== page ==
To Fakhoury, the masks also share a cultural dimension. Embroidery is central to the Palestinian and Middle Eastern cultures — from the thobe materials to the sewing process. It is a skill in most Middle Eastern women’s repertoire.
Now, north central Florida gets a slice of culture on the other side of the world.
“All of these people in Gainesville are getting to witness that, and then, of course, to wear it as, like, a badge of honor,” she said.
Some proudly wear the mask to promote their identity.
Heba El-Ahmad, a 21-year-old UF dentistry student, purchased an ornate black-and-red mask because the embroidery style hails from her homeland — Palestine. While she has never lived in Palestine, she said she visits every summer. Her grandmother makes traditional olive oil soap like the one the shop sells, too.
If someone compliments her mask, El-Ahmad said she takes time to share information about her culture so people are more educated about Palestine.
“I think, you know, people kind of getting exposed to pieces of our culture like embroidery and slowly learning more and more about Palestine kind of normalizes it in conversations,” she said.
The masks’ impact has spread beyond Jerash and Gainesville.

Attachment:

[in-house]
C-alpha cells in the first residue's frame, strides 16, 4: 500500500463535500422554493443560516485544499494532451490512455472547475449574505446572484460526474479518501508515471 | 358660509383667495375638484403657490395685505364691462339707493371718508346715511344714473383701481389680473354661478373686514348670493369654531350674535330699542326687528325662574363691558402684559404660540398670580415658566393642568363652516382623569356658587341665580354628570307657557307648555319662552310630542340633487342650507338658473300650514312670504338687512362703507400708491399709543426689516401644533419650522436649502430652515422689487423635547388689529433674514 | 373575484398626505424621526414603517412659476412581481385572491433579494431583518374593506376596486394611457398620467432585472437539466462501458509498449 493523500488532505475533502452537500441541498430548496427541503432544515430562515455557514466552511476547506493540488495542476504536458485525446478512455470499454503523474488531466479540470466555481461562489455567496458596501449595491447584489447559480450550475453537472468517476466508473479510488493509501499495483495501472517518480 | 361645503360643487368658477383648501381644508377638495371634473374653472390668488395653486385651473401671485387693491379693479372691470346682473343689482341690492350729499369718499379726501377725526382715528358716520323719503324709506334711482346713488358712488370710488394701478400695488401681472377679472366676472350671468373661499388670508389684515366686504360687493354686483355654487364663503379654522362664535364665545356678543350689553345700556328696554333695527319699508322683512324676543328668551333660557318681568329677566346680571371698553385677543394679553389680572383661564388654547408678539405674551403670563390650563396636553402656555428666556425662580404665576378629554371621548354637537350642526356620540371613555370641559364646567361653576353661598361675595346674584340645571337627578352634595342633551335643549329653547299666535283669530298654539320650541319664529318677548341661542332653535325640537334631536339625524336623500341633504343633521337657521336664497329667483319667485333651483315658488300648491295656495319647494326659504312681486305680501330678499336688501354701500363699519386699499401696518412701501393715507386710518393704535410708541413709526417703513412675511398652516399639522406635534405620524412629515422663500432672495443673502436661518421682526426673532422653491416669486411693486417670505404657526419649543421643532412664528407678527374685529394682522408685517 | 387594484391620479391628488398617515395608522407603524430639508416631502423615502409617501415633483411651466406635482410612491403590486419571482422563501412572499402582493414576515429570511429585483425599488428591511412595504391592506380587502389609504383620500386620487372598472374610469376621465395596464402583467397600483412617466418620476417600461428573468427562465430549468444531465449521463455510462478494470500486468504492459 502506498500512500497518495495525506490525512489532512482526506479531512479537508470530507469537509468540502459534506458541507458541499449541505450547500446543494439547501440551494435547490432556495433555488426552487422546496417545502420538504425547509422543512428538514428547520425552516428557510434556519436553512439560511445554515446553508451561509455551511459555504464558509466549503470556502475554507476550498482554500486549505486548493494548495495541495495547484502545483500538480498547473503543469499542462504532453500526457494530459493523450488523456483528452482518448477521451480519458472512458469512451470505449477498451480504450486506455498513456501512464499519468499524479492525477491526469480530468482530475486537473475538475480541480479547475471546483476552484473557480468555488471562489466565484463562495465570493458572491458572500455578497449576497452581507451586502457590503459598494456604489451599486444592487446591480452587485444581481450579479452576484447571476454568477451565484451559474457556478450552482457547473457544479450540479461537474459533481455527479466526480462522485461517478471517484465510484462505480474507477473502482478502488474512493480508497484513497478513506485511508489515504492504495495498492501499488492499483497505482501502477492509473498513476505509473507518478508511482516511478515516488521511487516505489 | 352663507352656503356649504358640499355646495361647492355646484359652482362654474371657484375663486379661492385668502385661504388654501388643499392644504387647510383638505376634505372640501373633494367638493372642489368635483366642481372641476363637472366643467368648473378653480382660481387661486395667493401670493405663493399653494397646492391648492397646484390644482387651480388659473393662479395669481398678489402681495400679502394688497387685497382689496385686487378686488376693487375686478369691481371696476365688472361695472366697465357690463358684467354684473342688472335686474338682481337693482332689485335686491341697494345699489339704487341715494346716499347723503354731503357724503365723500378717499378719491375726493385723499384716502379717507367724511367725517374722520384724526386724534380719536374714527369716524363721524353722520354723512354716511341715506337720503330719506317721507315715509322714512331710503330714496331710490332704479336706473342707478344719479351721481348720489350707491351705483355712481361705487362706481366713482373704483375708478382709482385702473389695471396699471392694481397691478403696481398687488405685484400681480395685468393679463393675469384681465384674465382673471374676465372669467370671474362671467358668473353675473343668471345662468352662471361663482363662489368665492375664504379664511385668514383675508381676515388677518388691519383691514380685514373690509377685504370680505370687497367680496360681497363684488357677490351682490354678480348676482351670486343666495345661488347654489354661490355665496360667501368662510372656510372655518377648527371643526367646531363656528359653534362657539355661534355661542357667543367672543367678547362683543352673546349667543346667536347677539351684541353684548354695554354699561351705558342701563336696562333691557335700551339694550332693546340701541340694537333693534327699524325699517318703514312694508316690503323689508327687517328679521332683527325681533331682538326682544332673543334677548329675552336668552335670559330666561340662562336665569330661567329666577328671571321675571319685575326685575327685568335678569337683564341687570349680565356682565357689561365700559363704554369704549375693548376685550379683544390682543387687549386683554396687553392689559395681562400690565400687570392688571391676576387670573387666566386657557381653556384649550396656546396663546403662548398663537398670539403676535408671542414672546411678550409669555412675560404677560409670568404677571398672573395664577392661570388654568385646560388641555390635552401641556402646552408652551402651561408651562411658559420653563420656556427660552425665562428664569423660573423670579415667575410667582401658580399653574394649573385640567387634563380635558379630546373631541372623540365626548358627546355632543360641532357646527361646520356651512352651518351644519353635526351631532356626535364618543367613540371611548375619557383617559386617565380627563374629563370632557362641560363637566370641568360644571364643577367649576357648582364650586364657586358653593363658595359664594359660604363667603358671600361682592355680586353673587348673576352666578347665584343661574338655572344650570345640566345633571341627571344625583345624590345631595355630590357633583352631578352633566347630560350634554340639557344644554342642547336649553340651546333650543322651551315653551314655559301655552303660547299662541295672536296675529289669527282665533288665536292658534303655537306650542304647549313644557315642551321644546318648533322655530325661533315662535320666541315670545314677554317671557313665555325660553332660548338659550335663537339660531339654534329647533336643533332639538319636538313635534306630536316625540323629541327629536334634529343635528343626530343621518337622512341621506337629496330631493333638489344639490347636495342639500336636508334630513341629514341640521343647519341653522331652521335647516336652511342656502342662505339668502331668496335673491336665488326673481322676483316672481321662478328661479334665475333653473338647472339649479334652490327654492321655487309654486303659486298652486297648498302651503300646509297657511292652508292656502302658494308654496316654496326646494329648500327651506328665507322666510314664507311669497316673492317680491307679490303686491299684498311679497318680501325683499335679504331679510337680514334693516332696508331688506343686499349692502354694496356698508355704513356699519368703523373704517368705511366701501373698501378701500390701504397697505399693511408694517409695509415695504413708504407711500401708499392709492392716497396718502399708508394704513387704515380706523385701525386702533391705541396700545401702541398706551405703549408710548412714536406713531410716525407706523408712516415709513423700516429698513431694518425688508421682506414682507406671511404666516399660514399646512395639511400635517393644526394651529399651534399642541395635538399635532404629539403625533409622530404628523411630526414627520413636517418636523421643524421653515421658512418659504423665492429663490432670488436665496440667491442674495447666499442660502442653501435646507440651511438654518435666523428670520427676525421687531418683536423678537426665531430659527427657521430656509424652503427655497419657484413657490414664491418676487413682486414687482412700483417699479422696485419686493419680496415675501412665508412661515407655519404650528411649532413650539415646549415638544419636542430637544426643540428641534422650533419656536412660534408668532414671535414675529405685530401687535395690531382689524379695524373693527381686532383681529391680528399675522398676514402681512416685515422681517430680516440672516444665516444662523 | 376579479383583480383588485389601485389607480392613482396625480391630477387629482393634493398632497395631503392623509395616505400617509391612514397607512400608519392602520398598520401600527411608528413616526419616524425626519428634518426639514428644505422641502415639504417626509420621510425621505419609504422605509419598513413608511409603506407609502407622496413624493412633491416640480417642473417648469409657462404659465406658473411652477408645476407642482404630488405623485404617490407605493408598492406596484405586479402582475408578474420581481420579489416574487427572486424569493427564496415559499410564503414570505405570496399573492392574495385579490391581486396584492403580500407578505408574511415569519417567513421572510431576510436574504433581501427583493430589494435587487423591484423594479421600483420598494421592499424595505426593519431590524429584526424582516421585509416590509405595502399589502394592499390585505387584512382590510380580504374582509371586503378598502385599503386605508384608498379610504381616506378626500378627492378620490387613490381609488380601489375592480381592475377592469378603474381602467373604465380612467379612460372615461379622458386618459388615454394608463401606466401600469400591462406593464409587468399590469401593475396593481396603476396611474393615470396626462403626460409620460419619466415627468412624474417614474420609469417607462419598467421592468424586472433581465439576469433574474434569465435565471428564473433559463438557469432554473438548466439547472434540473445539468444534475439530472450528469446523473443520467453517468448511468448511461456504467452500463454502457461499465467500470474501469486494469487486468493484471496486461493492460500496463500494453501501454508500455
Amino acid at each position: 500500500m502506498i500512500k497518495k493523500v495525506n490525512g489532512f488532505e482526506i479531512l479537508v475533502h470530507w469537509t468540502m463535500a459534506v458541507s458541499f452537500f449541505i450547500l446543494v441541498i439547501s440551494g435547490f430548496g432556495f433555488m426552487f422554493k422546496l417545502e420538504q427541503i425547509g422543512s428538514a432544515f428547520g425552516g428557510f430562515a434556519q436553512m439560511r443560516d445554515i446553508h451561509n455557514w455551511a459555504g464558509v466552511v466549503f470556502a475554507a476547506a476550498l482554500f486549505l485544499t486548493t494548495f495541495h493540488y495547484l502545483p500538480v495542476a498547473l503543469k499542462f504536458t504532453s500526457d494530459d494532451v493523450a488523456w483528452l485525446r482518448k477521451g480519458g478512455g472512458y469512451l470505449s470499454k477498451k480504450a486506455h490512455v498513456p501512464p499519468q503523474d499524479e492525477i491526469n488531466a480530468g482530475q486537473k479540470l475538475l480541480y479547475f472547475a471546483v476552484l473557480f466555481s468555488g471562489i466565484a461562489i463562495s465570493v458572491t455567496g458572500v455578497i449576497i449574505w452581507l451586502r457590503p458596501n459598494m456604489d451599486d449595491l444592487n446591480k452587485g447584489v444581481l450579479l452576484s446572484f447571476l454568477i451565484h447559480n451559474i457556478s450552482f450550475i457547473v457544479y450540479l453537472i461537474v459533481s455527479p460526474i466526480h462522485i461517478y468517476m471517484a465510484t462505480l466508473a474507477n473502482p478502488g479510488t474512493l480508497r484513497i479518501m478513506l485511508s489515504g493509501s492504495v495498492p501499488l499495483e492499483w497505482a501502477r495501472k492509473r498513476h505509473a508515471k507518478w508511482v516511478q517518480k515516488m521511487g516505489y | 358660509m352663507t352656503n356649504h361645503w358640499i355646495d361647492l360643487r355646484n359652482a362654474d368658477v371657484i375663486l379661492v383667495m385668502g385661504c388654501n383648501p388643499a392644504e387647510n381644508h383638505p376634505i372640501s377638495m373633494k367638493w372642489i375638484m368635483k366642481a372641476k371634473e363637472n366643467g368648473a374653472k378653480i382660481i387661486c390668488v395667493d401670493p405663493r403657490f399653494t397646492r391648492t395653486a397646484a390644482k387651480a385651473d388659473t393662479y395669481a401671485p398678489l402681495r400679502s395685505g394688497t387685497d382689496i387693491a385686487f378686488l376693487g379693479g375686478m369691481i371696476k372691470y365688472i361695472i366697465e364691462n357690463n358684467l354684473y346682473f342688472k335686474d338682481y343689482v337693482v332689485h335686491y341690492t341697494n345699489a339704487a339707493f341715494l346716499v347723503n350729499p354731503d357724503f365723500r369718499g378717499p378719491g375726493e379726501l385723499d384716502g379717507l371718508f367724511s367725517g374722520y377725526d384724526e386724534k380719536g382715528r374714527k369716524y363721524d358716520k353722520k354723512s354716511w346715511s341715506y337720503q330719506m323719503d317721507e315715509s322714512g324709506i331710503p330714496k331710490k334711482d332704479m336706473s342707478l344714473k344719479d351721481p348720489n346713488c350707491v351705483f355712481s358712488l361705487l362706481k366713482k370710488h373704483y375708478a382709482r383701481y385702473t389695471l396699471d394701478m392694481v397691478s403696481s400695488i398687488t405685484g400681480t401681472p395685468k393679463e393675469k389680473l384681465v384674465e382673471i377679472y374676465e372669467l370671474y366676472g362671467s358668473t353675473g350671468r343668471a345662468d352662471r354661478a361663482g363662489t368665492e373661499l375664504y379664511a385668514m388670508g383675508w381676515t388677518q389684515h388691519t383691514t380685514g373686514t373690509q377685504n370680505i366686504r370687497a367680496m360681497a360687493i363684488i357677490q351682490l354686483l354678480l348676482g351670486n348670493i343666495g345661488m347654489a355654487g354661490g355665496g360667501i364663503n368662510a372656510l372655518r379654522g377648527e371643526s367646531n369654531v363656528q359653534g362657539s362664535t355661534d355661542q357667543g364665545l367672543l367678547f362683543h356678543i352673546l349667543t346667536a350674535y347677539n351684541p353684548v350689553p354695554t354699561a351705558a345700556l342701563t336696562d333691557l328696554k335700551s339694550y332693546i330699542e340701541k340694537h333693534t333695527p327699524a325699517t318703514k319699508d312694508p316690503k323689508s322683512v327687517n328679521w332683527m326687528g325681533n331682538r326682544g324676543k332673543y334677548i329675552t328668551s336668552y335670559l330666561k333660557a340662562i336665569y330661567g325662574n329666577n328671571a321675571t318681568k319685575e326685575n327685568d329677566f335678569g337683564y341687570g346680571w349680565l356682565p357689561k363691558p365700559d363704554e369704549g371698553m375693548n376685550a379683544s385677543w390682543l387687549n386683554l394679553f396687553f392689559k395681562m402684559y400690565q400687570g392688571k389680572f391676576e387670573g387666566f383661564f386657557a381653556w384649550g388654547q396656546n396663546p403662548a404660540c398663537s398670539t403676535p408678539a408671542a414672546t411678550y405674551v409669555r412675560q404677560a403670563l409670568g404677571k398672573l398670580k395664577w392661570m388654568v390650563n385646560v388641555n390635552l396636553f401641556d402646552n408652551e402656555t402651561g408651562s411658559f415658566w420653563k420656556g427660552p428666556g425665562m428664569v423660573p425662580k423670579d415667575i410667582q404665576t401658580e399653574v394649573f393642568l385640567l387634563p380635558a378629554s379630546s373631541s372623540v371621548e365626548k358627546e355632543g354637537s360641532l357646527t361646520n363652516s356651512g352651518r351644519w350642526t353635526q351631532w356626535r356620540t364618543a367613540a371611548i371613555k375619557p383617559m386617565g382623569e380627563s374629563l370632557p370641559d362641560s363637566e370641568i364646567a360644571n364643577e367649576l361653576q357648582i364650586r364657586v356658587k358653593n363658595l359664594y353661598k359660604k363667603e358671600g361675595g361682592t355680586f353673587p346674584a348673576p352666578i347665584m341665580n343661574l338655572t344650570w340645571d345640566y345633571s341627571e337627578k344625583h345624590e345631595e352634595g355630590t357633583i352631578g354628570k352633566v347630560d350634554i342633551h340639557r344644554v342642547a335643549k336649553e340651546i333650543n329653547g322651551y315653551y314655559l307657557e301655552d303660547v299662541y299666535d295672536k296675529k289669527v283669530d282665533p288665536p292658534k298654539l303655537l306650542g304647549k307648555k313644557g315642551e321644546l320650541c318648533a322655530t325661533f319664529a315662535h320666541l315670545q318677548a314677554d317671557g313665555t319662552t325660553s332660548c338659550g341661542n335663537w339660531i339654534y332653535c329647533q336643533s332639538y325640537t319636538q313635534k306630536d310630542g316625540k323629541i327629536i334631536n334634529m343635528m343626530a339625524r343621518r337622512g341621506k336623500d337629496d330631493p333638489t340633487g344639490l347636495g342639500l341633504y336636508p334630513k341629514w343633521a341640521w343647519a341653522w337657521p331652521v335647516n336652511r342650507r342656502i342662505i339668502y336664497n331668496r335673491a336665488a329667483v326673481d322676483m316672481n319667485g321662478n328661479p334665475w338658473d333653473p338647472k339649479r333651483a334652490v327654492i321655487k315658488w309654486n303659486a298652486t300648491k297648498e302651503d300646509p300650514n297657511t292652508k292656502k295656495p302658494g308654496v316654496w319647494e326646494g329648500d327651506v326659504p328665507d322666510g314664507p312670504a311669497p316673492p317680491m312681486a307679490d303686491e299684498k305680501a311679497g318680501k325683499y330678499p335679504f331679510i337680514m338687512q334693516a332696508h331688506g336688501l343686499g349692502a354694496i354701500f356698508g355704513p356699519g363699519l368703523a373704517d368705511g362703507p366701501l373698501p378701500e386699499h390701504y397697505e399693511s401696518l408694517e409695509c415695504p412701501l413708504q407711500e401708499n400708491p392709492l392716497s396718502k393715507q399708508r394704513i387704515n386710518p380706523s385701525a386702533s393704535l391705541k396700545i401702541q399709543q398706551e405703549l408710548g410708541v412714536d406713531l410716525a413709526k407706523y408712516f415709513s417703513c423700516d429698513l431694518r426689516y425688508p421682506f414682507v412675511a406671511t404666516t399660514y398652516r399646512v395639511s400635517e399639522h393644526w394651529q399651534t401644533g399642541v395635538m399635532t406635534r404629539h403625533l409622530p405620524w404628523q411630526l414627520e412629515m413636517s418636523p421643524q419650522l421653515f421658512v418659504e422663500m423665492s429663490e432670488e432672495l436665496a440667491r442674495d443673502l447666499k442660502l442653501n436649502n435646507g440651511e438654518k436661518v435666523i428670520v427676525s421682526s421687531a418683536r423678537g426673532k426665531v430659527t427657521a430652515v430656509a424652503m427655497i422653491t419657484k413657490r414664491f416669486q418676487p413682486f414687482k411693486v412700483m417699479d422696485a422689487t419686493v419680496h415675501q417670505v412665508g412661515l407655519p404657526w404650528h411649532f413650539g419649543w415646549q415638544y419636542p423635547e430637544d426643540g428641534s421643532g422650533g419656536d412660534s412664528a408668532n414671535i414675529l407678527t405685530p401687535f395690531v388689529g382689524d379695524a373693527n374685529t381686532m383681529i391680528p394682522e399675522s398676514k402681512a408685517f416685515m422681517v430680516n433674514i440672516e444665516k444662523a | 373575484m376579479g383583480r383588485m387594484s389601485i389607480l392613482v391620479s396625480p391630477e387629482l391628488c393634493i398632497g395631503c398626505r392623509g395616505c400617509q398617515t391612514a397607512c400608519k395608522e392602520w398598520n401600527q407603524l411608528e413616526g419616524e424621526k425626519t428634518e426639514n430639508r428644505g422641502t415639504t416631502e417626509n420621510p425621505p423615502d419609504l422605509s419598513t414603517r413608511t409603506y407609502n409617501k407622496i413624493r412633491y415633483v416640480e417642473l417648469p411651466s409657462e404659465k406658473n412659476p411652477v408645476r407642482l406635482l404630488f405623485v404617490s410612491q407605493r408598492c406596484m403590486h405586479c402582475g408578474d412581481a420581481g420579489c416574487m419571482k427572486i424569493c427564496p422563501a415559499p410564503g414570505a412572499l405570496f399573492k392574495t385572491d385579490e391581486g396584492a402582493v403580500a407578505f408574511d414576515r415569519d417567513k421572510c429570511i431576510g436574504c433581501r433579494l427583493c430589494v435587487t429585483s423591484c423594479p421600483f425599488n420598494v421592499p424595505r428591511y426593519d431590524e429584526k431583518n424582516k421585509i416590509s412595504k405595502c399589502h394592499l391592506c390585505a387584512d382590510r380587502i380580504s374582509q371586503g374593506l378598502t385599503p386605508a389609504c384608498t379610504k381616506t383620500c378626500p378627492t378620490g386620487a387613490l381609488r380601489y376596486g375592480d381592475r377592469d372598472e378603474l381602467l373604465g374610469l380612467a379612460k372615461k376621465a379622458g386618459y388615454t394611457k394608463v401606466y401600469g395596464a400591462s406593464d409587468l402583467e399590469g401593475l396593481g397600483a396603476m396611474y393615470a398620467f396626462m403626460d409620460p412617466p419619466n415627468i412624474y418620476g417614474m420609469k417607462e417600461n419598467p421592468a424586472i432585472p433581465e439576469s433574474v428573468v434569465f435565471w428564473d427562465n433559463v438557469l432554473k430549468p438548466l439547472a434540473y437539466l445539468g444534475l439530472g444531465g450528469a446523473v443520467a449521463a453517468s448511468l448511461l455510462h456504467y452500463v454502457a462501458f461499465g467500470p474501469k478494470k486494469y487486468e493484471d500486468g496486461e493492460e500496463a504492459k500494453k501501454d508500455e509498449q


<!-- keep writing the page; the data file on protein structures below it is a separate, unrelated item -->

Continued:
El-Ahmad also purchased a mask for her mother, a professor at Eastern Florida State College in Brevard County, Florida. As a Muslim woman who wears the hijab, El-Ahmad’s mother takes time to educate her students about Palestine.
Above all, the mask reminds her of home.
“It’s a big piece of home life that kind of gets lost when you live in Gainesville as a student without other people that share your culture,” El-Ahmad said.
Cristina Cabada Sidawi, a 21-year-old UF political science junior, went to check out the vintage store because she was captivated by the masks — and the opportunity to showcase her Palestinian roots.
As someone with Armenian and Palestinian descent, Cabada Sidawi said being a refugee hits home for her as both Armenians and Palestinians have been taken away from their land.
The Nagorno-Karabakh region is controlled by Azerbaijan even though the majority-Armenian population voted to be part of Armenia in 1994. Palestine has survived more than 50 years of Israeli occupation, which has left millions displaced since 1948.
“I think it’s great for people who don’t necessarily know what refugees go through or know that there are even refugees in Jordan,” she said. “For these types of things to come to Gainesville so people can be more informed.”
When she looks at her mask’s gold-and-black floral embroidery, she remembers the designs on tapestry and pillows at her grandmother’s house.
“When I wear it I feel really proud,” Cabada Sidawi said. “Even if people don’t know where that comes from. I know where it comes from and, you know, no one can take that away from me.”
The How Bazar ordered 150 more masks, Fakhoury said, which will be sold for $25. While their arrival date is still unknown, the refugee women’s artworks will make their way into Gainesville City Hall, UF and local conversations about the Middle East.